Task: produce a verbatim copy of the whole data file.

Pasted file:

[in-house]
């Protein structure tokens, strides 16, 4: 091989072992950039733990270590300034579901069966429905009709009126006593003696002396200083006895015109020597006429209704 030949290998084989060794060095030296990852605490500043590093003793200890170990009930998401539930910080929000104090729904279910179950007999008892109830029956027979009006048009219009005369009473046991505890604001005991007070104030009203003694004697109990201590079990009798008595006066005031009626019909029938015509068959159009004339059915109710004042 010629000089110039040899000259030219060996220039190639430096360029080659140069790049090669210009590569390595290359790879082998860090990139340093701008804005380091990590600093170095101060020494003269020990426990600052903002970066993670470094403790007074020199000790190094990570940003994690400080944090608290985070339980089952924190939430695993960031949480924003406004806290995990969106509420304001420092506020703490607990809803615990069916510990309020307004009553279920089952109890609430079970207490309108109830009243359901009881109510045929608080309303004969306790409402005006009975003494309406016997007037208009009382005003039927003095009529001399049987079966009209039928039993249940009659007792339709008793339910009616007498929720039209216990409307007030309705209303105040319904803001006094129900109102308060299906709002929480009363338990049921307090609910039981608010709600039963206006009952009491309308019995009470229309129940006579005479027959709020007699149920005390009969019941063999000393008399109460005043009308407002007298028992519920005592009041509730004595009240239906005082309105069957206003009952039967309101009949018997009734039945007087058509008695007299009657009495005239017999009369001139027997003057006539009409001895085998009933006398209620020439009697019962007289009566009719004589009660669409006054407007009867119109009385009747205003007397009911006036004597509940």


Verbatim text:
[in-house]
């Protein structure tokens, strides 16, 4: 091989072992950039733990270590300034579901069966429905009709009126006593003696002396200083006895015109020597006429209704 030949290998084989060794060095030296990852605490500043590093003793200890170990009930998401539930910080929000104090729904279910179950007999008892109830029956027979009006048009219009005369009473046991505890604001005991007070104030009203003694004697109990201590079990009798008595006066005031009626019909029938015509068959159009004339059915109710004042 010629000089110039040899000259030219060996220039190639430096360029080659140069790049090669210009590569390595290359790879082998860090990139340093701008804005380091990590600093170095101060020494003269020990426990600052903002970066993670470094403790007074020199000790190094990570940003994690400080944090608290985070339980089952924190939430695993960031949480924003406004806290995990969106509420304001420092506020703490607990809803615990069916510990309020307004009553279920089952109890609430079970207490309108109830009243359901009881109510045929608080309303004969306790409402005006009975003494309406016997007037208009009382005003039927003095009529001399049987079966009209039928039993249940009659007792339709008793339910009616007498929720039209216990409307007030309705209303105040319904803001006094129900109102308060299906709002929480009363338990049921307090609910039981608010709600039963206006009952009491309308019995009470229309129940006579005479027959709020007699149920005390009969019941063999000393008399109460005043009308407002007298028992519920005592009041509730004595009240239906005082309105069957206003009952039967309101009949018997009734039945007087058509008695007299009657009495005239017999009369001139027997003057006539009409001895085998009933006398209620020439009697019962007289009566009719004589009660669409006054407007009867119109009385009747205003007397009911006036004597509940």